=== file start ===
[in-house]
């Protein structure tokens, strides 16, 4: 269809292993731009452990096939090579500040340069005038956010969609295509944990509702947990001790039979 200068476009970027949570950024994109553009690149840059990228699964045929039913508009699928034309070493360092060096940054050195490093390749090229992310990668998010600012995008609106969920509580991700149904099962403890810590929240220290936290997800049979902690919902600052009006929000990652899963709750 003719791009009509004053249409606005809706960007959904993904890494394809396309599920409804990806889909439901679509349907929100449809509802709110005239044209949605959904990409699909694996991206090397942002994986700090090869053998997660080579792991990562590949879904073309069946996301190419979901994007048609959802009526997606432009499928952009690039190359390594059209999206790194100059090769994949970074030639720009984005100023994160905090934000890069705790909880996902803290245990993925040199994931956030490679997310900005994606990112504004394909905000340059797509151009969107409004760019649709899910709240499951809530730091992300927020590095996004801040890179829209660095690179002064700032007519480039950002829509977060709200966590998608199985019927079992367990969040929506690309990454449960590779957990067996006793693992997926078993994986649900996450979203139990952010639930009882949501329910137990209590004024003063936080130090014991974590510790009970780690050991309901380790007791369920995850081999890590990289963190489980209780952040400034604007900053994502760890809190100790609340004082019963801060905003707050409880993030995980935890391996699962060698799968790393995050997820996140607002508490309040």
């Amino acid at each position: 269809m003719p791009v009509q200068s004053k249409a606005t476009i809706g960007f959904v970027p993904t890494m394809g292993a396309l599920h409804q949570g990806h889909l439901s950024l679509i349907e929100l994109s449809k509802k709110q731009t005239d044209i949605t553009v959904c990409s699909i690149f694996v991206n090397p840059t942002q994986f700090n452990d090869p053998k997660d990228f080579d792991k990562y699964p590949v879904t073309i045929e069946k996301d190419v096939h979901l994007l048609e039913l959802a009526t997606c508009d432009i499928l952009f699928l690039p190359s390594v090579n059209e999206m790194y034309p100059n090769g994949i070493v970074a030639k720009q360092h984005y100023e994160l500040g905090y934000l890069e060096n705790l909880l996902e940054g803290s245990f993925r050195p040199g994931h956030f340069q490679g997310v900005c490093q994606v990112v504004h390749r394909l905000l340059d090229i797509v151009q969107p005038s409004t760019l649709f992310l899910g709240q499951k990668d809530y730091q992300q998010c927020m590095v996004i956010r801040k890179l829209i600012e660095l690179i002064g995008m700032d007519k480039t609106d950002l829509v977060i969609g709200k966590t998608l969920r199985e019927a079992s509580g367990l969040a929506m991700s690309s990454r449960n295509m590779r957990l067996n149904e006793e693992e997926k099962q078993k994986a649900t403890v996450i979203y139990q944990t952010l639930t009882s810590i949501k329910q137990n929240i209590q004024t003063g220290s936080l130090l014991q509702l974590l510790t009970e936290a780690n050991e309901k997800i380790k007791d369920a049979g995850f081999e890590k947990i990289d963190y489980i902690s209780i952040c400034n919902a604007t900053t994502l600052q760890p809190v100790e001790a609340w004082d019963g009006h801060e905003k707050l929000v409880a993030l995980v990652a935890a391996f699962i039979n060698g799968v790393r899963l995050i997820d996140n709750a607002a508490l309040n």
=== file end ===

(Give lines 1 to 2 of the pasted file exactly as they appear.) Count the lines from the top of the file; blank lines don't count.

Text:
[in-house]
């Protein structure tokens, strides 16, 4: 269809292993731009452990096939090579500040340069005038956010969609295509944990509702947990001790039979 200068476009970027949570950024994109553009690149840059990228699964045929039913508009699928034309070493360092060096940054050195490093390749090229992310990668998010600012995008609106969920509580991700149904099962403890810590929240220290936290997800049979902690919902600052009006929000990652899963709750 003719791009009509004053249409606005809706960007959904993904890494394809396309599920409804990806889909439901679509349907929100449809509802709110005239044209949605959904990409699909694996991206090397942002994986700090090869053998997660080579792991990562590949879904073309069946996301190419979901994007048609959802009526997606432009499928952009690039190359390594059209999206790194100059090769994949970074030639720009984005100023994160905090934000890069705790909880996902803290245990993925040199994931956030490679997310900005994606990112504004394909905000340059797509151009969107409004760019649709899910709240499951809530730091992300927020590095996004801040890179829209660095690179002064700032007519480039950002829509977060709200966590998608199985019927079992367990969040929506690309990454449960590779957990067996006793693992997926078993994986649900996450979203139990952010639930009882949501329910137990209590004024003063936080130090014991974590510790009970780690050991309901380790007791369920995850081999890590990289963190489980209780952040400034604007900053994502760890809190100790609340004082019963801060905003707050409880993030995980935890391996699962060698799968790393995050997820996140607002508490309040």